Motyl's parents emigrated as refugees from Western Ukraine after World War II, when the region was occupied by the Soviet Union¹. He was born in New York City and graduated from Columbia University with a BA in History in 1975 and a Ph.D. in Political Science in 1984¹.


Motyl has taught at several universities, including Columbia University, Lehigh University, the Ukrainian Free University, the Kyiv-Mohyla University, and Harvard University¹. He has written extensively on the Soviet Union, Ukraine, revolutions, nations and nationalism, and empires¹. His work is highly conceptual and theoretical, attempting to ground political science in a firm philosophical base¹.


In addition to his academic work, Motyl is also a poet, a writer of fiction, and a visual artist¹. His artwork is part of the permanent collections of the Ukrainian Museum in New York City and the Ukrainian Cultural Centre in Winnipeg¹.


Source: Conversation with Bing, 3/6/2024

(1) Alexander J. Motyl - Wikipedia. https://en.wikipedia.org/wiki/Alexander_J._Motyl.

(2) Alexander J. Motyl (Author of Imperial Ends) - Goodreads. https://www.goodreads.com/author/show/172413.Alexander_J_Motyl.

(3) Alexander Motyl | Rutgers SAS-Newark. https://sasn.rutgers.edu/alexander-motyl.

(4) Alexander J. Motyl - Wikiwand. https://www.wikiwand.com/en/Alexander_J._Motyl.




Copilot's Summary


The article "The Inevitable Fall of Putin’s New Russian Empire" by Alexander J. Motyl, a professor of political science at Rutgers University-Newark, discusses the historical patterns of empires and applies them to the current situation in Russia².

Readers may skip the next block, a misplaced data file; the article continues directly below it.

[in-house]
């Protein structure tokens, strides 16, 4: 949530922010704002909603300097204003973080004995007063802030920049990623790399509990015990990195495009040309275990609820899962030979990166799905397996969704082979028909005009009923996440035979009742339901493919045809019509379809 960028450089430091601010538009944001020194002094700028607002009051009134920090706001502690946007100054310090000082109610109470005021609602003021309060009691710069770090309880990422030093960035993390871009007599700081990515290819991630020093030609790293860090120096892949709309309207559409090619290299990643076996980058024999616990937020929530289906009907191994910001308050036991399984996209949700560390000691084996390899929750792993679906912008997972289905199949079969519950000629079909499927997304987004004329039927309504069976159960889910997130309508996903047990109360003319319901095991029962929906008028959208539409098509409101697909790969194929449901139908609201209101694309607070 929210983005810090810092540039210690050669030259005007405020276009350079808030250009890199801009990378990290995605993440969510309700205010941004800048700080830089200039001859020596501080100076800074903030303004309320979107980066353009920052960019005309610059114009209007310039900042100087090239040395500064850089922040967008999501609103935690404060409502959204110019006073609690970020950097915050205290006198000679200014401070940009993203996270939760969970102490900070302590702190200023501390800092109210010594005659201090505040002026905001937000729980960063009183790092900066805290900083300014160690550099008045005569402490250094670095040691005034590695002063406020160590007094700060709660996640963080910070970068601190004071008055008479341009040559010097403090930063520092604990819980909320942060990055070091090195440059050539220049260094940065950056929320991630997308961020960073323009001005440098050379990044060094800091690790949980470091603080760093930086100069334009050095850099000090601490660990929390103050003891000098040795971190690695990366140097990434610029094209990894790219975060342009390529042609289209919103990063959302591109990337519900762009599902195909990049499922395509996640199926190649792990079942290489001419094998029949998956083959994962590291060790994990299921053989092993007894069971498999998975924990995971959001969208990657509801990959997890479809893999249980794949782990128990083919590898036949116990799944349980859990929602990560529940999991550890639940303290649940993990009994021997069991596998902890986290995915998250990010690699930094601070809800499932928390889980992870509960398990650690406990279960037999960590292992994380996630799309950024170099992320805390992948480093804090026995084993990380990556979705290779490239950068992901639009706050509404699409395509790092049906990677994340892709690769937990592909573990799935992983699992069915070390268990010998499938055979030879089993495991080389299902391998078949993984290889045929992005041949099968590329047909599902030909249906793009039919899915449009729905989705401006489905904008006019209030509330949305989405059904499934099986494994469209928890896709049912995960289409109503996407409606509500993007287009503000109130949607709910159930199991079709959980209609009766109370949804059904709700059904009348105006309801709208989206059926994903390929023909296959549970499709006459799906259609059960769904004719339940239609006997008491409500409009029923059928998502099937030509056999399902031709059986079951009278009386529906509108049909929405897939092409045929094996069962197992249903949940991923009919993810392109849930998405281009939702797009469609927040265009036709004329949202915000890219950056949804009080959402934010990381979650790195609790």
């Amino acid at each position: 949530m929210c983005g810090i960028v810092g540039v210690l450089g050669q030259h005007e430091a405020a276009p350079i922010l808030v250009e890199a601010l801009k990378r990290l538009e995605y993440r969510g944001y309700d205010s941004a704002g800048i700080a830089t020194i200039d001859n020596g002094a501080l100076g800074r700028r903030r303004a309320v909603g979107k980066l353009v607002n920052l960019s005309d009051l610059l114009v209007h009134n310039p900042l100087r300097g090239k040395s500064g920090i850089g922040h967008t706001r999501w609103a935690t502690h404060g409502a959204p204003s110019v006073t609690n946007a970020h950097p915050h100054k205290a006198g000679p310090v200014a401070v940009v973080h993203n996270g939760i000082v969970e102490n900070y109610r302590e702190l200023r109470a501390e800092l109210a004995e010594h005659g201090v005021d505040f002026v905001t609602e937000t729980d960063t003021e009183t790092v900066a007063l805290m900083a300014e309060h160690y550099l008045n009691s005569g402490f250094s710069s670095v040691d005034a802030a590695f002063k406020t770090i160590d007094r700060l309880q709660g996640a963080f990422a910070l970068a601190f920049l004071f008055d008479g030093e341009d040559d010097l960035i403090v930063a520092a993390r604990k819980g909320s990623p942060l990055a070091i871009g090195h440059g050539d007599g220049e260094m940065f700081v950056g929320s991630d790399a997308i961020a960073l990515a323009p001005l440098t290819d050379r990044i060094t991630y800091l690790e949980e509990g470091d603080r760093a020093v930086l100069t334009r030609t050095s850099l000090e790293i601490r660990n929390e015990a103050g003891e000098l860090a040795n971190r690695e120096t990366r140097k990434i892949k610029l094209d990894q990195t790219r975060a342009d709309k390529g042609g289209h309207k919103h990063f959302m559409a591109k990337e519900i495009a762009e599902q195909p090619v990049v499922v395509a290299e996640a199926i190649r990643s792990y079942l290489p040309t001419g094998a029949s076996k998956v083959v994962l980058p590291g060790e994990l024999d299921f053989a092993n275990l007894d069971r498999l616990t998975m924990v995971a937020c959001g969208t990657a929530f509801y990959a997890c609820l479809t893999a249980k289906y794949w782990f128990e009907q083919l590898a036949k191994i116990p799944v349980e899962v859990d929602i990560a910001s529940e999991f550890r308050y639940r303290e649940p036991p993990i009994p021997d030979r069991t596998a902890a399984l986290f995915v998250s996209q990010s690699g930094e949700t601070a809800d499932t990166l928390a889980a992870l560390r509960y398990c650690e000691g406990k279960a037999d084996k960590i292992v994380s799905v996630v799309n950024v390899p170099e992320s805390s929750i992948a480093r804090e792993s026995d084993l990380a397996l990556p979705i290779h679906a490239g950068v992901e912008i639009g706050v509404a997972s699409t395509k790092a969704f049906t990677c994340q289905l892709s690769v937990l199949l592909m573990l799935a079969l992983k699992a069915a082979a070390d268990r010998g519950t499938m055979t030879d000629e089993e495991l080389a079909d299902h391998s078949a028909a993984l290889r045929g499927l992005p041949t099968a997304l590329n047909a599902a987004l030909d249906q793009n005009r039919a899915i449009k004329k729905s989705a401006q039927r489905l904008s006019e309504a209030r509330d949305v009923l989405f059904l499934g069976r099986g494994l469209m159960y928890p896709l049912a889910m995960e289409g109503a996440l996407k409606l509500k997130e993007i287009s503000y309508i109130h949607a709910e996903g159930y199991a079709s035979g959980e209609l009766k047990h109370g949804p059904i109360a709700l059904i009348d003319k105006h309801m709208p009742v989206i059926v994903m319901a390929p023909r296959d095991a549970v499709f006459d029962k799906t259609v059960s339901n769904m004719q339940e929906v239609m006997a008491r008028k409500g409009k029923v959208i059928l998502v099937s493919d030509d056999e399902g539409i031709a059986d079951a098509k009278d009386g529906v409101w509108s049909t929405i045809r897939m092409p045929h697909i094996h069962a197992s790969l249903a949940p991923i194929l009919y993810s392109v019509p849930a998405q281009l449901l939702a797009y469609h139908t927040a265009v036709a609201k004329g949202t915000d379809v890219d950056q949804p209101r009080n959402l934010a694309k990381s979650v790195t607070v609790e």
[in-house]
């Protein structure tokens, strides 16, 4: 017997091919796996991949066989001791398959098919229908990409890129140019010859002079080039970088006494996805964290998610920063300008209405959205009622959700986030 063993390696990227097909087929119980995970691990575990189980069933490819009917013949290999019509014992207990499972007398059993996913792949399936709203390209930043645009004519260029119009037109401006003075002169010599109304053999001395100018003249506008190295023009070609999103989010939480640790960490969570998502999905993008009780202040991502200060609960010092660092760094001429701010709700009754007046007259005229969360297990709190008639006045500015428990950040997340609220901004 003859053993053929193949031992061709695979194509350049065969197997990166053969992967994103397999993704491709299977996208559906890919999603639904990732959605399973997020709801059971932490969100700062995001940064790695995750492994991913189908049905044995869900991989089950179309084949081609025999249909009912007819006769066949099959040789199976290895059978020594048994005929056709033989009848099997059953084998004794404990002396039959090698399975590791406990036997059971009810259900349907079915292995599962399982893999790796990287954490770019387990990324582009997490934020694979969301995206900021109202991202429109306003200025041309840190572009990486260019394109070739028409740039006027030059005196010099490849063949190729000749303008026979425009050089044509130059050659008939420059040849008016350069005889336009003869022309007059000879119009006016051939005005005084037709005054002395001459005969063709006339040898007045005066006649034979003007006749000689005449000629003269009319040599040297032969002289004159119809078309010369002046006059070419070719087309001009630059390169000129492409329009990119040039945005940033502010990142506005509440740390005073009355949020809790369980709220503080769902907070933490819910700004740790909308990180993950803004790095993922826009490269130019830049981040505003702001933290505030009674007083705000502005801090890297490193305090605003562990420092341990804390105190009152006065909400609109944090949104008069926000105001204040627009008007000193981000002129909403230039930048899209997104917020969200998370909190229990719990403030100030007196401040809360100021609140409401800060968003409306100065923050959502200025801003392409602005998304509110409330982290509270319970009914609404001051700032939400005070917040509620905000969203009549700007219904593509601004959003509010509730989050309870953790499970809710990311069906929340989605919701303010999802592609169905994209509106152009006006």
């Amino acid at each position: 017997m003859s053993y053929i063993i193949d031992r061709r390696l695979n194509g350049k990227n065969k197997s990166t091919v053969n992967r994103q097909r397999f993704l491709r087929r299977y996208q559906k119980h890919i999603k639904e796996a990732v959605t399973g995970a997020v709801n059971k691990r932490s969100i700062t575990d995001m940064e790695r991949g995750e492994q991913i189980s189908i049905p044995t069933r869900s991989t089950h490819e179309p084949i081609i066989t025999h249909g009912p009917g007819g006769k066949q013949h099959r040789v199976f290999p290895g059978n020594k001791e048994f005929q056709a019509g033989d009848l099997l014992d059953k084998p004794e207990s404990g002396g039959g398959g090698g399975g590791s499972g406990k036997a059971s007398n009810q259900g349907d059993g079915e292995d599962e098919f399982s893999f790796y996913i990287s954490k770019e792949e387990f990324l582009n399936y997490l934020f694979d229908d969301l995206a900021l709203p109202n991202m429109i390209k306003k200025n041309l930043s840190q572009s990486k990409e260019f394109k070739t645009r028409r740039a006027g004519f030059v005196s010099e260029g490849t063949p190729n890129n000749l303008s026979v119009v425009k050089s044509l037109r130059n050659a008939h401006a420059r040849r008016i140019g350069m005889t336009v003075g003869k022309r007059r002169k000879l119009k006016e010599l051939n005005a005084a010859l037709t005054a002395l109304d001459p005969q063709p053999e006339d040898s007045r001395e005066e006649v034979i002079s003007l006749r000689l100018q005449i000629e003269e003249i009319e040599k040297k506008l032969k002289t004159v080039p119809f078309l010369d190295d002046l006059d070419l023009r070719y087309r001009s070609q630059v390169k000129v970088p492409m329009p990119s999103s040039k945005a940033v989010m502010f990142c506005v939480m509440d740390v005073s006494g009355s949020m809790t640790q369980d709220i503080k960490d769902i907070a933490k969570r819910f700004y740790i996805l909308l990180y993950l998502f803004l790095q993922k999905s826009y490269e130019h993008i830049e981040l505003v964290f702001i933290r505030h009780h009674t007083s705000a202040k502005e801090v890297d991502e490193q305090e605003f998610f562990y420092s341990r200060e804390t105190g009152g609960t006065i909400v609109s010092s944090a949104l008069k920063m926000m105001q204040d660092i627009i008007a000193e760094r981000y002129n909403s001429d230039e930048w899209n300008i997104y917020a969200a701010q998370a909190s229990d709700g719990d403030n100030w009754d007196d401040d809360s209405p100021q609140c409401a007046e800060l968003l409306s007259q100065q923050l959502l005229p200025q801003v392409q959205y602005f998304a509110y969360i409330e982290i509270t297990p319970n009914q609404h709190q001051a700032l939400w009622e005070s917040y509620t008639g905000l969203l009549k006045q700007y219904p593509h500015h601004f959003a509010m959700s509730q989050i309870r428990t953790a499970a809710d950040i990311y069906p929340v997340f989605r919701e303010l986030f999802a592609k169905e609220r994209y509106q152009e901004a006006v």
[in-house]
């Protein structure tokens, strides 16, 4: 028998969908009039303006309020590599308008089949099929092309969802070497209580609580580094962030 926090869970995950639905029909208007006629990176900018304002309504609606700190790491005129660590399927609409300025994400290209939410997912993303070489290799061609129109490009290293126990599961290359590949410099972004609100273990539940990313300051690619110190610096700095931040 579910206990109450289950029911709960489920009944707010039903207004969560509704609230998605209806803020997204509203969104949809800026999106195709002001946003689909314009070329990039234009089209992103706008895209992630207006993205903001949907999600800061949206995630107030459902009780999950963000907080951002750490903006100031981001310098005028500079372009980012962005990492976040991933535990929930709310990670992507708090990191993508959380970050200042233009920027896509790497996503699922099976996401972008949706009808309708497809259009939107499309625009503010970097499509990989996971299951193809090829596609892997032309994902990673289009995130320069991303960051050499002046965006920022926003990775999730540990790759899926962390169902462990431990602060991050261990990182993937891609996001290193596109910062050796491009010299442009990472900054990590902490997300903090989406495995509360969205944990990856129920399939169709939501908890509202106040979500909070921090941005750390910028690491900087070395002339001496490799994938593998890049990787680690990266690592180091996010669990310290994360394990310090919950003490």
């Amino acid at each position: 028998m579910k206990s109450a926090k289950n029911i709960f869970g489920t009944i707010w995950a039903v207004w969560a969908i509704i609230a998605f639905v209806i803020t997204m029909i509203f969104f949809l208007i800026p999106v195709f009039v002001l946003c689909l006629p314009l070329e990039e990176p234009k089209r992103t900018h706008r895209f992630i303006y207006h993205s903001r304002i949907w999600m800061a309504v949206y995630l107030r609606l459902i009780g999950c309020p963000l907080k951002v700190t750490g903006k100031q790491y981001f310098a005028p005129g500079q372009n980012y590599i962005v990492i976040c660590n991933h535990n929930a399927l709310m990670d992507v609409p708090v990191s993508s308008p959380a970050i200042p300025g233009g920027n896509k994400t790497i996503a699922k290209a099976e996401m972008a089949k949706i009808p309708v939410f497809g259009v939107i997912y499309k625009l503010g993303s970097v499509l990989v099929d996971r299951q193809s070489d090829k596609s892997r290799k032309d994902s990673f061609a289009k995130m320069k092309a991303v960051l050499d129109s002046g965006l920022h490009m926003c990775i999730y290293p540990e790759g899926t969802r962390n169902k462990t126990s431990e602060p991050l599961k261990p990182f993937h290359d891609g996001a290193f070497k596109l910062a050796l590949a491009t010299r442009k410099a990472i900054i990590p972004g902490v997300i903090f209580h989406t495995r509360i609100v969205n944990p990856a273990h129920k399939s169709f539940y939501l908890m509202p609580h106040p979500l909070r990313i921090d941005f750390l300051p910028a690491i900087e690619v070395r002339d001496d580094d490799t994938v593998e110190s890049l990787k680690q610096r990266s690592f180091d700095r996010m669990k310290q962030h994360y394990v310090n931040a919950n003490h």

Motyl argues that the Russian Federation, like many empires before it, is attempting to re-imperialize and recreate as much of its former empire as it can². However, he predicts that this effort will ultimately fail, as most empires decay over time until all that is left is the imperial center².


He compares Russia's situation to other empires that have fallen apart suddenly and comprehensively, such as Imperial Russia, Wilhelmine Germany, and the Soviet Union². In these cases, the imperial ideology remained alive after the collapse, leading to attempts by the imperial center’s elites to recreate their former empires².


Motyl suggests that the success or failure of re-imperialization generally depends on the balance of power among the core, periphery, and any intervening states². He concludes that post-Soviet Russia's trajectory is highly similar to interwar Germany’s, with the sudden collapse followed by economic chaos, the delegitimization of a new democracy, and the rise of a strong leader who revitalizes the imperial ideology and promises to restore the empire².


Source: Conversation with Bing, 3/6/2024

(1) The Inevitable Fall of Putin’s New Russian Empire. https://www.opinionglobal.cl/the-inevitable-fall-of-putins-new-russian-empire/.

(2) Vladimir Putin Politics, Relations & Current Affairs - Foreign Policy. https://foreignpolicy.com/tag/vladimir-putin/.

(3) Putin’s plan for a new Russian Empire includes both Ukraine and Belarus. https://www.atlanticcouncil.org/blogs/ukrainealert/putins-plan-for-a-new-russian-empire-includes-both-ukraine-and-belarus/.



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References


genioux facts”: The online program on "MASTERING THE BIG PICTURE OF THE DIGITAL AGE”, g-f(2)2049, Fernando Machuca and ChatGPTMarch 6, 2024, Genioux.com Corporation.